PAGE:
This gives one more opportunity for communication about our learning, supporting Science and Engineering Practice 8, and provides a quick review of the cycle. Sometimes with the design cycle, we go back and improve our design. With the project, for the sake of time and also the nature of the project being that we can never make a 'perfect' bird's nest, we just talk about improvements and do not devote time to actually implementing their ideas. However, I still feel that just a few minutes of thinking about how we would change our work 'next time' gives the students the opportunity to reflect further on their work.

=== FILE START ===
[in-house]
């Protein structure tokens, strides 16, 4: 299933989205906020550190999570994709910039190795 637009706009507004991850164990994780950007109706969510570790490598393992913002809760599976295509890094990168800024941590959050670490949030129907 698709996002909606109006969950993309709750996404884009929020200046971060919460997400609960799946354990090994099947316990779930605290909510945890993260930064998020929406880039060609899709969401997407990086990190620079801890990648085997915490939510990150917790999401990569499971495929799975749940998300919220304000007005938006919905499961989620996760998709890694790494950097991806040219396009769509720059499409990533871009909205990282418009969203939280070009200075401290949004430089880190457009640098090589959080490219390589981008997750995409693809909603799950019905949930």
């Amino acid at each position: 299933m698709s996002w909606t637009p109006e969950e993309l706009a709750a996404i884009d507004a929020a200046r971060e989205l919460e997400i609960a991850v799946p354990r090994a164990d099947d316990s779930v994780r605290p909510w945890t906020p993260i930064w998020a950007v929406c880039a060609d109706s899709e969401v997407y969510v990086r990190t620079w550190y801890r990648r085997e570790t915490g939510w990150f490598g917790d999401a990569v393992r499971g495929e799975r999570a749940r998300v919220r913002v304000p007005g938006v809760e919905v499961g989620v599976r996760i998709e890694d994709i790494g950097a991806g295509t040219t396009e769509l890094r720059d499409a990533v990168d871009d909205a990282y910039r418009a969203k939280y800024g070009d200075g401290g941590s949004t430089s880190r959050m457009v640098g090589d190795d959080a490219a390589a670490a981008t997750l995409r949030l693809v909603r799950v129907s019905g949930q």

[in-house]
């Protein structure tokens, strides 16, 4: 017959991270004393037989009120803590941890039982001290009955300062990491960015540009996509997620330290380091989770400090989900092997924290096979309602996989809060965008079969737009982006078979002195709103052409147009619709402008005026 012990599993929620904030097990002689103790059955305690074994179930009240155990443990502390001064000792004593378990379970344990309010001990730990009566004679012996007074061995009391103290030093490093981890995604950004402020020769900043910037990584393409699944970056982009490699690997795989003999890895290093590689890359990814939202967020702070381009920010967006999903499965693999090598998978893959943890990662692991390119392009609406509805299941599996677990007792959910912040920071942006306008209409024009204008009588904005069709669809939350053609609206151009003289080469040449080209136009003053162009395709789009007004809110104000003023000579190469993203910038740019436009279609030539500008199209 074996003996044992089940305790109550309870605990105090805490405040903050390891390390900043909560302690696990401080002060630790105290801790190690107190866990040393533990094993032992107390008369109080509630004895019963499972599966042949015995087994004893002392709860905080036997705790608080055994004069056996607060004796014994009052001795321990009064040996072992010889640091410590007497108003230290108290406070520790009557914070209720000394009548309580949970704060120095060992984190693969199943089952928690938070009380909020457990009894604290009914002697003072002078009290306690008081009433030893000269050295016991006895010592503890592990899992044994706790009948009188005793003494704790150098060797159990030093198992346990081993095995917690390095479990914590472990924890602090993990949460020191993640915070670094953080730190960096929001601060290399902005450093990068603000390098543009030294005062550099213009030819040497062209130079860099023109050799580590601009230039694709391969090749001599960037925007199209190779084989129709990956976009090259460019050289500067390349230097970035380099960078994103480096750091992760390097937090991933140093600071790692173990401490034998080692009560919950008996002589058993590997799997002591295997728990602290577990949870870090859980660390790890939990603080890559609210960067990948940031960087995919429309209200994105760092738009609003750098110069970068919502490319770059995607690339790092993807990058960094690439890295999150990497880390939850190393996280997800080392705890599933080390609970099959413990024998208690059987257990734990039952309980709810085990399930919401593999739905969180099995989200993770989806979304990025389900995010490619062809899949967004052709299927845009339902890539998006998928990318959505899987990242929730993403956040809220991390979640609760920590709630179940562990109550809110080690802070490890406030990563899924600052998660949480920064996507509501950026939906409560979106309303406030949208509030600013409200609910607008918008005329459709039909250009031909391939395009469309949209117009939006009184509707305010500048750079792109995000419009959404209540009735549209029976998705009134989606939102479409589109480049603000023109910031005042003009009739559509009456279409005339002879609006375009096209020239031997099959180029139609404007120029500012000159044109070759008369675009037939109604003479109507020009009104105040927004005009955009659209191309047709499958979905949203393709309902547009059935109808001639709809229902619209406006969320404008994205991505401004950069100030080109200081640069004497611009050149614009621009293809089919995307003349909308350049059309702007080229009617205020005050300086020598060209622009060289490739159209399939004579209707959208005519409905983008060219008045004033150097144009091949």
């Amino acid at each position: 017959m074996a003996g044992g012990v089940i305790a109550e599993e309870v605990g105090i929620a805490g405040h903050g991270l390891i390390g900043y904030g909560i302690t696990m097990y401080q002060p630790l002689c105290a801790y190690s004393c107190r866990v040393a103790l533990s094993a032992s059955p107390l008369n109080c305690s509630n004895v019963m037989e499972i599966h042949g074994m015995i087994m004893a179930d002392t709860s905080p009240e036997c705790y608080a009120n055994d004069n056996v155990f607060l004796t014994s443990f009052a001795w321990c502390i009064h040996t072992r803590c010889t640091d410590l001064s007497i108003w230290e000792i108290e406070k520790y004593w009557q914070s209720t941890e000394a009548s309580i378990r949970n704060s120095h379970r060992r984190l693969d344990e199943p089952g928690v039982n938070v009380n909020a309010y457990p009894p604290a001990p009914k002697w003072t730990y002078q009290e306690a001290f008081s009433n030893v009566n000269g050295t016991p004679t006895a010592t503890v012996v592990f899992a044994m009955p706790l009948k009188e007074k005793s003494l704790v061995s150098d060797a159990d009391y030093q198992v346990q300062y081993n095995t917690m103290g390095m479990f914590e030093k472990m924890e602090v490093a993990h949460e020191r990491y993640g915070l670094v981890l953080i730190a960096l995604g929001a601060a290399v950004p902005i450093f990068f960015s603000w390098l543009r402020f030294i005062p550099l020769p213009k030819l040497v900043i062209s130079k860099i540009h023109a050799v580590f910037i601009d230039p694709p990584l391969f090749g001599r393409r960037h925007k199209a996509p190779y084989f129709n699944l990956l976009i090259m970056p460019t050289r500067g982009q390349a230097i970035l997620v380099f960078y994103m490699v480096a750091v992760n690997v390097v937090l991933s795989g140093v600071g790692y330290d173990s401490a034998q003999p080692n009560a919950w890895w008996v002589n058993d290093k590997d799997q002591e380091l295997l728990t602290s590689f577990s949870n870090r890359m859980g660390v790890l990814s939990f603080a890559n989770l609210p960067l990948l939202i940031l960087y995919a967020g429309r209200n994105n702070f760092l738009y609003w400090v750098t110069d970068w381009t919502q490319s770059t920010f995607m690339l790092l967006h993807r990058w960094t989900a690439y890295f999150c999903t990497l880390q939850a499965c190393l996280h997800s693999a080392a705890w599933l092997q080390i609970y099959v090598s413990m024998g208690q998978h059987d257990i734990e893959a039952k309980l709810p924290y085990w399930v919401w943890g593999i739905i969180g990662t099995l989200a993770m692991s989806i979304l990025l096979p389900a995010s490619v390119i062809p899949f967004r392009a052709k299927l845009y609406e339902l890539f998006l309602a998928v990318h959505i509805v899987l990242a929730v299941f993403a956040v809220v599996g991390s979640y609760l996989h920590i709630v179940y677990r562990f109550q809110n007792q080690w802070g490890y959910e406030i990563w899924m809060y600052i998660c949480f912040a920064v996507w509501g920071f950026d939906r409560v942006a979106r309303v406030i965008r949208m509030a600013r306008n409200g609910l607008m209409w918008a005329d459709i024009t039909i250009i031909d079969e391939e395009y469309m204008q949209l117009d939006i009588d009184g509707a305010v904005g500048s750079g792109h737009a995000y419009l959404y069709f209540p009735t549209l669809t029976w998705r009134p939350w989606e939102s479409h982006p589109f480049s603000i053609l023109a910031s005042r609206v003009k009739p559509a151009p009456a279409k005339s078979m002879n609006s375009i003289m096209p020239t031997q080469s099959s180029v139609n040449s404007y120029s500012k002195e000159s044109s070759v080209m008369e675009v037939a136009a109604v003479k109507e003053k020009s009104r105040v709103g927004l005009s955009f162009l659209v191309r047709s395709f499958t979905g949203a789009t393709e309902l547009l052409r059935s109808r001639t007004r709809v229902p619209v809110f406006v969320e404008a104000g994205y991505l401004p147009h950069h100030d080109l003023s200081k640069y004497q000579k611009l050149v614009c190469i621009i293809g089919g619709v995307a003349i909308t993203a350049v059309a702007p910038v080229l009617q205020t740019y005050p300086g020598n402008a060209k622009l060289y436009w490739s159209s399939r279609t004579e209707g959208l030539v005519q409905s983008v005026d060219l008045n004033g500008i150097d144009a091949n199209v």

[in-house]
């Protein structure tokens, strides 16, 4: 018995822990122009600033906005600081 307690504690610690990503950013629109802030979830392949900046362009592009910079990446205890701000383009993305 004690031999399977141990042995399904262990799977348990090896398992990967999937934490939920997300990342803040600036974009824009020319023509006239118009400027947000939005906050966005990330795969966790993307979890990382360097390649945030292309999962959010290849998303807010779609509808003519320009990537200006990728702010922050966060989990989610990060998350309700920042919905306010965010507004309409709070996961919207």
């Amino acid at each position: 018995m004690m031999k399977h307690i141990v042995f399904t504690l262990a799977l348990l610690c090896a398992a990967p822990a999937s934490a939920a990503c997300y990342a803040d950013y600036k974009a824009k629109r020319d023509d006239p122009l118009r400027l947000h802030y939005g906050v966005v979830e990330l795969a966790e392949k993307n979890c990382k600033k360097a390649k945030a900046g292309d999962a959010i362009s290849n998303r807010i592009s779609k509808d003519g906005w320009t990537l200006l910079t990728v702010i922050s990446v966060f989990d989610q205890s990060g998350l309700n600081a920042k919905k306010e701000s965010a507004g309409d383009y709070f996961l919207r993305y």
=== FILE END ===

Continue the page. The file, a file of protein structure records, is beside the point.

Formative assessment occurs throughout this lesson, by listening to students as they work, as they explain their ideas, and as they reflect on their thinking when we talk about possible improvements. Also, misconceptions can come out when students are asked to engage in so much dialogue about the project - I want to make sure they know about basic needs and habitats!! Listening to students have conversations among themselves as well as informally questioning them as they work gives me as much, if not more, information that I would get on a paper and pencil test. If I discover that any students have misconceptions or do not understand certain concepts, I engage them in conversation about it. This usually happens in a direct way and I am clear with them that I want them to have accurate knowledge. If they say that all birds have three legs, and it is clearly inaccurate, I say something like, "That's not actually true- look at this book...birds actually have two legs. Here's another example on this page..." or "Not quite - birds have two legs. Help me find a picture that proves that..." First graders love to reason about things, but quite often scientific facts are just that--facts!